Personal computer Archive

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April 9, 2012: Facebook Purchased Instagram, 1998:Seiko Debuts Ruputer

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April 9, 2012: Facebook buys Instagram

2012 – Facebook – trying to get a hold on photosharing – decides to not wait for their iPhone app to come out but instead purchase Instagram for 1 billion dollars ($300 million and 23 million shares of Facebook stock). The reason Facebook made the purchase was for the close to 50 million Instagram users. Facebook had plans to keep both companies separate, but found later that joining the two via databases would help both companies grow.  The companies finalized the deal on September 6, 2012.

1998 - Seiko Instruments introduces the world’s first wrist wearable Personal Computer called the Ruputer. This wristwatch was planned to be released June 10, 1998 and cost $285. The Ruputer featured a 16-bit, 3.6 MHz processor and 2 MB of non-volatile storage memory, 128 KB of main memory, a full graphic display, and a small joystick.The Ruputer connects to Windows 95 via infrared, and can download pictures and other simple data. The Ruputer came with three applications. The watch also had an SDK, so you could program in the C programming language.

Seiko discontinued the Ruputer for the OnHand PC.

Wikazine – Full Day in Tech History podcast show notes for April 9

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  • AMD “Barcelona” Chip
  • smallbusiness.yahoo.com launches
  • Earthlink aquires PeoplePC
  • Jack Trammiel passes away
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March 26, 2001: Microsoft Tablet PC Initiative

Microsoft Logo

Microsoft

2001 – The reason why I decided to highlight this event is to make you aware that Tablets are not a new thing. Computer companies have been trying to perfect the tablet for many years. in 2001, for example, Microsoft CEO Bill Gates introduces the Tablet PC initiative. Using a Crusoe processor and the XP OS, he shows off a touch screen with Microsoft Notebook handwriting recognition software. This 3 pound revolution weighed only 3 lbs and would cost the average consumer $2,000 – 3,500.

Wikazine – Full show notes for March 26

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  • First World Altair Computer Convention is held in New Mexico.
  • Kevin Mitnick pleads guilty
  • Dr. Who comes back out of mothballs.
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March 8, 1983: IBM Announced IBM PC XT

IBM

March 8, 1983: IBM PC XT

1983 -IBM announces the IBM Personal Computer XT (eXtended Technology). It features a Intel 8088 processor,  10MB hard drive, 128 kB RAM, 40Kb ROM and double-sided 360 kB floppy drive. For $4995, it’s all yours. The machine was also called IBM Machine Type number 5160.The XT could support up to 256 kb on the motherboard. You could get expansion cards to raise to 640 kb. The 8088 processor ran at 4.77 MHz. It weighed 32 lbs (desktop only) and was 19.5 inches wide by 16 inches deep and 5.5 inches high.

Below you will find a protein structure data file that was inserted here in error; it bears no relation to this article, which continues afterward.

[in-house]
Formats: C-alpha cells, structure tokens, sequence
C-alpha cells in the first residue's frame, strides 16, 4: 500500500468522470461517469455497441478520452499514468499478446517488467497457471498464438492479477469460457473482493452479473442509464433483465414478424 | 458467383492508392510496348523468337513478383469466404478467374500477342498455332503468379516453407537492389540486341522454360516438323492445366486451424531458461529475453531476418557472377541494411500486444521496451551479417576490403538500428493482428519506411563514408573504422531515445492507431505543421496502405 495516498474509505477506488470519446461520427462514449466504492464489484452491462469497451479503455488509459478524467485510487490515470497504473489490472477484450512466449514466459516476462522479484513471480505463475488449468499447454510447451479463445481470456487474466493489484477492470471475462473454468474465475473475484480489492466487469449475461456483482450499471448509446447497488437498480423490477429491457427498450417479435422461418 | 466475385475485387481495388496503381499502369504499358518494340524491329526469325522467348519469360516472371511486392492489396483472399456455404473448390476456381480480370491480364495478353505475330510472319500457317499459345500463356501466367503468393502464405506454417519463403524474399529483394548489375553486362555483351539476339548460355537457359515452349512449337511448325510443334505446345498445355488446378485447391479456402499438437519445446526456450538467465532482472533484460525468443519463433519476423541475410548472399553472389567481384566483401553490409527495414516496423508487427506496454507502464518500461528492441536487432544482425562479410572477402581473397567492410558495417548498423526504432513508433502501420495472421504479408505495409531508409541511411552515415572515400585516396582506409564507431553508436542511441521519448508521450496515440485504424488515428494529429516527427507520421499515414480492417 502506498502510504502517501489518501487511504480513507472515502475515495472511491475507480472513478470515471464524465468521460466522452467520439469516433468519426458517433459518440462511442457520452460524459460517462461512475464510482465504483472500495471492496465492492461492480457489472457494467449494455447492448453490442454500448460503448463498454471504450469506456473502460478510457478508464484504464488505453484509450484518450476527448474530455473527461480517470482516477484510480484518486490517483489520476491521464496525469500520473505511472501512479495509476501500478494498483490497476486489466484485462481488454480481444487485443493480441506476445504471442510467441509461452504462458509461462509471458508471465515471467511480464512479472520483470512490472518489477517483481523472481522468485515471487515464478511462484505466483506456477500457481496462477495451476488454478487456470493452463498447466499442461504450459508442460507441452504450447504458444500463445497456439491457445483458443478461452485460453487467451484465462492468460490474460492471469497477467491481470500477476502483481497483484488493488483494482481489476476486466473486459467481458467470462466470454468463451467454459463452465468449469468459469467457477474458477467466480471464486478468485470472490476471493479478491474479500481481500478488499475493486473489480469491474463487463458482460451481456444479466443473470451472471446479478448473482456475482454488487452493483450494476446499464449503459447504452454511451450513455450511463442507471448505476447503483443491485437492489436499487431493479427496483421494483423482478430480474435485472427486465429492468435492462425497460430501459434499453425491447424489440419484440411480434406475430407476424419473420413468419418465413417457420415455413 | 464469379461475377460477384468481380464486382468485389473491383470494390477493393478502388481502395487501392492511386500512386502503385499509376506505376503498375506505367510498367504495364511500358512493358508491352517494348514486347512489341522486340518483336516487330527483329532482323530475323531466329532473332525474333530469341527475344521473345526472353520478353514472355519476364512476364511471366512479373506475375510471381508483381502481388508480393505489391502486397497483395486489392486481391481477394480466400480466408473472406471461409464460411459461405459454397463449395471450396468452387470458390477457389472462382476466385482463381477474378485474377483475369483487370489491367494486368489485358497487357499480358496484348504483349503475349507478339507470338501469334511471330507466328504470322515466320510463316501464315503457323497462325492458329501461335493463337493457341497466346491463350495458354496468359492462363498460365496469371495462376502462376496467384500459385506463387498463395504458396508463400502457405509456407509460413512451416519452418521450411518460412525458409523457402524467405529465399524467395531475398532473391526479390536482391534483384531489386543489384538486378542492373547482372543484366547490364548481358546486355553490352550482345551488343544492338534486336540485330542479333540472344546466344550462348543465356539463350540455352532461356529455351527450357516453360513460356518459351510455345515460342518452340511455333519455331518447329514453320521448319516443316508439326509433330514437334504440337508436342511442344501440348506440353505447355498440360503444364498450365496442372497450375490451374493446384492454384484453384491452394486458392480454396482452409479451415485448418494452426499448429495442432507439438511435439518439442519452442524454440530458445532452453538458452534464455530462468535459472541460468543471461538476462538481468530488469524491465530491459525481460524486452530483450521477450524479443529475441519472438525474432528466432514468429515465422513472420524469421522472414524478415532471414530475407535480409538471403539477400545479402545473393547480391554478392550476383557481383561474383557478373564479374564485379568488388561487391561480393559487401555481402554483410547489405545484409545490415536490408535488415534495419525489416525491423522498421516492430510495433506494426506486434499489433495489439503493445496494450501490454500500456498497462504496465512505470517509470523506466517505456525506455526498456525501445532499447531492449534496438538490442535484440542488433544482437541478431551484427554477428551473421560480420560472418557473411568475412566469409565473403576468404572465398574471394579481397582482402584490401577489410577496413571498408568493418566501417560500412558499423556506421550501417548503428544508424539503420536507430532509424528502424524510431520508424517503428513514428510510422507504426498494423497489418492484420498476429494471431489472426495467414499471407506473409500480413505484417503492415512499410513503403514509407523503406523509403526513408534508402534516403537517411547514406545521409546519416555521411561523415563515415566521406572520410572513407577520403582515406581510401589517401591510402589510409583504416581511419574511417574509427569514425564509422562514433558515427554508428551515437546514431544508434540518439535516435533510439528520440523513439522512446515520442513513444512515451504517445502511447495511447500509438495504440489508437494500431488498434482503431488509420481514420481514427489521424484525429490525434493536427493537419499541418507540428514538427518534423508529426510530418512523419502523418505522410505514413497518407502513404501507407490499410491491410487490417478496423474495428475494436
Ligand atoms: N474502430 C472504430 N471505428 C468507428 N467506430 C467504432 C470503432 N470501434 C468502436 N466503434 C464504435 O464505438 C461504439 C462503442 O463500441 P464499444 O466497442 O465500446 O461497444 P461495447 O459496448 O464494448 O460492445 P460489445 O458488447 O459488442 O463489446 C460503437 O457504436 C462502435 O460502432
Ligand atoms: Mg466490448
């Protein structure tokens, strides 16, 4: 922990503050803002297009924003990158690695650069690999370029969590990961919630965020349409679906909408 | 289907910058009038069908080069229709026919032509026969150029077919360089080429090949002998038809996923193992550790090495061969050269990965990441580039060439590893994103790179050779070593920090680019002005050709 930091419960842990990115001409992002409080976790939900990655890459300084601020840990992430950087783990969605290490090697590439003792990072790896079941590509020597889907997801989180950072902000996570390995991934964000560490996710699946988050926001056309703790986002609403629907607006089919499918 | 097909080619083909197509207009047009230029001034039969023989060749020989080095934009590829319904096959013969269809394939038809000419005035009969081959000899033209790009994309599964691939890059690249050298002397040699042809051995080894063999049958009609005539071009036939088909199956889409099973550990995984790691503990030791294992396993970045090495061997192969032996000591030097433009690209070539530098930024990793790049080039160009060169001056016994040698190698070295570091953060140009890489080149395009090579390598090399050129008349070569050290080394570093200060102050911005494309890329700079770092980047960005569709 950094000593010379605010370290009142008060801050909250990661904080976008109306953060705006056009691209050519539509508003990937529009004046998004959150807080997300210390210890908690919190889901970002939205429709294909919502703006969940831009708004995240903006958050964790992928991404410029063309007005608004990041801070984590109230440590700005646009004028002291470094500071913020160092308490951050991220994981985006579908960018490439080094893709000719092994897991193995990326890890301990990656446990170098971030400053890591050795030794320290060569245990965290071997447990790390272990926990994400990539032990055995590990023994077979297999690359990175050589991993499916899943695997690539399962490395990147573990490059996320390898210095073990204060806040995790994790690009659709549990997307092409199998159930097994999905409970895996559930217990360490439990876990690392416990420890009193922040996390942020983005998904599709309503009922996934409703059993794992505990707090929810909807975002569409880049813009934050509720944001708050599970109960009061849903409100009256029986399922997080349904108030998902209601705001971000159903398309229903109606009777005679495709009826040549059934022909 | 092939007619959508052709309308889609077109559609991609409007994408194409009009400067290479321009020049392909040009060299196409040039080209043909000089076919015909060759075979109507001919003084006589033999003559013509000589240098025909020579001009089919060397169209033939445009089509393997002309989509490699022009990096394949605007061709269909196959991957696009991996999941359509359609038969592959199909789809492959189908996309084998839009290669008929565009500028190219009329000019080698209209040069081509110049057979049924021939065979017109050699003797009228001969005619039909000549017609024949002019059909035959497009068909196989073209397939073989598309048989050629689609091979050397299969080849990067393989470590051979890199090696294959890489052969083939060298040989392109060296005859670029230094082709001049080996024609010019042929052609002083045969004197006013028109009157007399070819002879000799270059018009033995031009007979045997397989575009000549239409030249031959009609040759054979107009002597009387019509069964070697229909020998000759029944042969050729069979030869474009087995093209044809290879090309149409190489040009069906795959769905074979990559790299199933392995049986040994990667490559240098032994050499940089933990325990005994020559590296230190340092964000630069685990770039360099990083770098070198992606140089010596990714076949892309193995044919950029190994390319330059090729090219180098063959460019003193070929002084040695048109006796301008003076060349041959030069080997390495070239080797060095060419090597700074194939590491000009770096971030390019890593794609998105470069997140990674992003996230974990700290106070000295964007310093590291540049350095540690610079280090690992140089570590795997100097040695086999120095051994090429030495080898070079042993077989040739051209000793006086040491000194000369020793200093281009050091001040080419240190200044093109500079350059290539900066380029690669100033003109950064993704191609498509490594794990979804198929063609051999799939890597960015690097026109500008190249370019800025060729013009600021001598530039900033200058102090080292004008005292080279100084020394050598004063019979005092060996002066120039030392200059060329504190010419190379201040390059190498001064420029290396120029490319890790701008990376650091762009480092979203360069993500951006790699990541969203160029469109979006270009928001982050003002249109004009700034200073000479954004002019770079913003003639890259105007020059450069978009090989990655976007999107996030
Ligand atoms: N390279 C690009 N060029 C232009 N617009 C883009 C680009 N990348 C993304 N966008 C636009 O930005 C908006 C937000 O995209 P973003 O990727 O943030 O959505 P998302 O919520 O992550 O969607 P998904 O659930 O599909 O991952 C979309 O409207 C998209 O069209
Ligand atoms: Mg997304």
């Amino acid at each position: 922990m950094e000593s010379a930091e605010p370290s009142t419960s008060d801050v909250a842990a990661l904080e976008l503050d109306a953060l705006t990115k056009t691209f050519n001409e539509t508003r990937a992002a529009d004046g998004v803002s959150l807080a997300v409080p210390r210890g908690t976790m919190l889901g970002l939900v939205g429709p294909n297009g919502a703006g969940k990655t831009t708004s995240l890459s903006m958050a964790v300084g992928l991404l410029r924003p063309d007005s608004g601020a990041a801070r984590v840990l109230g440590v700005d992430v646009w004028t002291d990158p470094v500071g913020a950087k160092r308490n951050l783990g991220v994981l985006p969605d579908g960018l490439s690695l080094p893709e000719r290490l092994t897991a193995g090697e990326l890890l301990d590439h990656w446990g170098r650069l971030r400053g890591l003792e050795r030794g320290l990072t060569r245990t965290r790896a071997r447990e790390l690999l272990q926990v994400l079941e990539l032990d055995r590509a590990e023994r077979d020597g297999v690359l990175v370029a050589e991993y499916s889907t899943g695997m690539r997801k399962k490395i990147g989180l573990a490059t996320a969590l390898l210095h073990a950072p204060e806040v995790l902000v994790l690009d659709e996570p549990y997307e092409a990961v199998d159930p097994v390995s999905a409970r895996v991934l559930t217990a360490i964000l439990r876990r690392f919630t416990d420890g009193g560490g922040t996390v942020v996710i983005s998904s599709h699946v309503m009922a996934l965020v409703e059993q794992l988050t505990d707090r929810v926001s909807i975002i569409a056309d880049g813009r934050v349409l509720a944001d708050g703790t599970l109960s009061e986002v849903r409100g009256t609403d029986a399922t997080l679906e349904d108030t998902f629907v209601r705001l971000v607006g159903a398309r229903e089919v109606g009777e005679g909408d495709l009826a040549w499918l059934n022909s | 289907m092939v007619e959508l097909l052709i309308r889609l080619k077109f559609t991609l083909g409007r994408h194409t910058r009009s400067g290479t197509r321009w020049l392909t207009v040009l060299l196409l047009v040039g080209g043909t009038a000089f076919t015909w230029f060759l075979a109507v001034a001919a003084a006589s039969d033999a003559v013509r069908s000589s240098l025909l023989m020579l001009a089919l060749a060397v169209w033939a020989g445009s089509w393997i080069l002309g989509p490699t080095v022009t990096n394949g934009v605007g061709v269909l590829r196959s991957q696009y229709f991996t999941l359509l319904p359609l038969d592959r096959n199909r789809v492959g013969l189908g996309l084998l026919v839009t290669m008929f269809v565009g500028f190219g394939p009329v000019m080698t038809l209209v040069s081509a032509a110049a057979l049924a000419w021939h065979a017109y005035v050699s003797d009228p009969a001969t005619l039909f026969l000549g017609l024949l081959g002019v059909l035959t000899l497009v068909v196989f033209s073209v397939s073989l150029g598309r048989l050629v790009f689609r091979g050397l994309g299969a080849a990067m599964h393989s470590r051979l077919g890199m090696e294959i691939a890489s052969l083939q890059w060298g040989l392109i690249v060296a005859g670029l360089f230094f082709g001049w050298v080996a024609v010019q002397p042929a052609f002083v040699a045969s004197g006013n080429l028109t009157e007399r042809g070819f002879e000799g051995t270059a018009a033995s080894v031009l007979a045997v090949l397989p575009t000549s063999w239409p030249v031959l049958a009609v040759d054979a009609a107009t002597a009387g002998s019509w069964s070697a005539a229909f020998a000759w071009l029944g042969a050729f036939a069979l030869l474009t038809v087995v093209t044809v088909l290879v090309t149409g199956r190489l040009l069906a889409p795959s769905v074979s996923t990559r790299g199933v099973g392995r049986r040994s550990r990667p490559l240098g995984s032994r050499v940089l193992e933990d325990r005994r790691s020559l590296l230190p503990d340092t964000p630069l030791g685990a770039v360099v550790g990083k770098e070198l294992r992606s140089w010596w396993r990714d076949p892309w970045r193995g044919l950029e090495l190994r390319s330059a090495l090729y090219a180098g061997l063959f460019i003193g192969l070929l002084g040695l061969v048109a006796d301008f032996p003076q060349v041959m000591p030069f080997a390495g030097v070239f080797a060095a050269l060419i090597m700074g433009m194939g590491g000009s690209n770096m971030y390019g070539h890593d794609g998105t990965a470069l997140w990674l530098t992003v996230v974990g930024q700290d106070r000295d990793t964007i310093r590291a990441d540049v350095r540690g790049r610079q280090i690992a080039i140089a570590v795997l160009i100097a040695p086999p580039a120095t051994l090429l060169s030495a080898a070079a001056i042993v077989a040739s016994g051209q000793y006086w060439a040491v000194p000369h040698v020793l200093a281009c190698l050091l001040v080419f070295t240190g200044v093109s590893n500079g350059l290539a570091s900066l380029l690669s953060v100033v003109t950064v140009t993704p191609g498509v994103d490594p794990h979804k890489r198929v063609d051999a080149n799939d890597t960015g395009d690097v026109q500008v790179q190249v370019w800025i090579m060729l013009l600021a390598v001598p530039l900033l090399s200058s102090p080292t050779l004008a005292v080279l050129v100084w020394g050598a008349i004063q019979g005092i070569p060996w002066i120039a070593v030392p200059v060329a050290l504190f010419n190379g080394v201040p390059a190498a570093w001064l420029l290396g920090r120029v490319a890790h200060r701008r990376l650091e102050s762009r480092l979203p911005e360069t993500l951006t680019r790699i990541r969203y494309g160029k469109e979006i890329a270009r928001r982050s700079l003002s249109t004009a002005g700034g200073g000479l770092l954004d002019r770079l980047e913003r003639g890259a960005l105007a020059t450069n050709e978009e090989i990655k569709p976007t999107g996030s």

The IBM PC XT was the successor to the IBM PC. It was developed until April 1987.

Wikazine – Full show notes for March 8

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  • Sierra and Broderbund announce the merge to Sierra-Broderbund
  • The first GHz processors begin to ship
  • Sun sues Microsoft
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January 3, 2009: Bitcoin Introduced, 1983: Computer – Machine of the Year

Time Names Computer of the Year 1983

Time Names Computer of the Year 1983

2009 – Satoshi Nakamoto introduced the virtual currency Bitcoin. Using Cryptocurrencies along with public-key encryption, the currency is recorded on the transaction log.

1983 – Instead of naming a person of the year for 1982, Time magazine decides to give the dubious honor to the Personal computer. It was interesting that it happened so early in the computers’ existence. Nonetheless, the computer was praised for it’s symbol to 1982. Now think of how that has changed in the last 28 years.

TIME‘s Man of the Year started in 1927, to put Charles Lindbergh on the cover. Lindbergh refused  an article based on his trans-Atlantic flight and Time wanted to find a way to put him on the cover.

Read the full text here: http://www.mentalfloss.com/blogs/archives/108949#ixzz2GsyHUwiL